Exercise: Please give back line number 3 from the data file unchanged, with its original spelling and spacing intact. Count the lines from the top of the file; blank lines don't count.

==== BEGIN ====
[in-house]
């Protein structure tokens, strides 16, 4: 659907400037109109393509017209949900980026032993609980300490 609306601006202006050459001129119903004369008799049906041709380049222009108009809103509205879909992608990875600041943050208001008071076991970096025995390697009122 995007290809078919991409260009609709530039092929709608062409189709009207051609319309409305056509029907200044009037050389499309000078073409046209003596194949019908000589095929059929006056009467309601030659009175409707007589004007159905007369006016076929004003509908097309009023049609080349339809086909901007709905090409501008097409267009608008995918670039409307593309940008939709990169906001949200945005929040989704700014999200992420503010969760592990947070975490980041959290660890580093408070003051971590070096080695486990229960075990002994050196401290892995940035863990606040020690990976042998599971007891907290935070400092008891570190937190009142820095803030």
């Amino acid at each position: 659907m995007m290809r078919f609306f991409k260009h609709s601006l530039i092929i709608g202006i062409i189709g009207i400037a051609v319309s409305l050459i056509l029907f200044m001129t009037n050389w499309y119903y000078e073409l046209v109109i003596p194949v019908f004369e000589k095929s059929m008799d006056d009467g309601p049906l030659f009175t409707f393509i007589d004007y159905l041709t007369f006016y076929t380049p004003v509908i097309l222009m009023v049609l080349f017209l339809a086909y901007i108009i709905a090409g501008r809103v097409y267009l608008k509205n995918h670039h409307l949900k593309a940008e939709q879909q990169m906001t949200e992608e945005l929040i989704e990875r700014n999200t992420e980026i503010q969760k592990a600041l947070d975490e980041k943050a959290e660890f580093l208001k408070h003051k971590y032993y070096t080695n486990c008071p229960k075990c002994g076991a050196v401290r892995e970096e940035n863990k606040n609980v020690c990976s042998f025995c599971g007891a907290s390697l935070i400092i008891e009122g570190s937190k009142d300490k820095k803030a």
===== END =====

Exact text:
């Amino acid at each position: 659907m995007m290809r078919f609306f991409k260009h609709s601006l530039i092929i709608g202006i062409i189709g009207i400037a051609v319309s409305l050459i056509l029907f200044m001129t009037n050389w499309y119903y000078e073409l046209v109109i003596p194949v019908f004369e000589k095929s059929m008799d006056d009467g309601p049906l030659f009175t409707f393509i007589d004007y159905l041709t007369f006016y076929t380049p004003v509908i097309l222009m009023v049609l080349f017209l339809a086909y901007i108009i709905a090409g501008r809103v097409y267009l608008k509205n995918h670039h409307l949900k593309a940008e939709q879909q990169m906001t949200e992608e945005l929040i989704e990875r700014n999200t992420e980026i503010q969760k592990a600041l947070d975490e980041k943050a959290e660890f580093l208001k408070h003051k971590y032993y070096t080695n486990c008071p229960k075990c002994g076991a050196v401290r892995e970096e940035n863990k606040n609980v020690c990976s042998f025995c599971g007891a907290s390697l935070i400092i008891e009122g570190s937190k009142d300490k820095k803030a």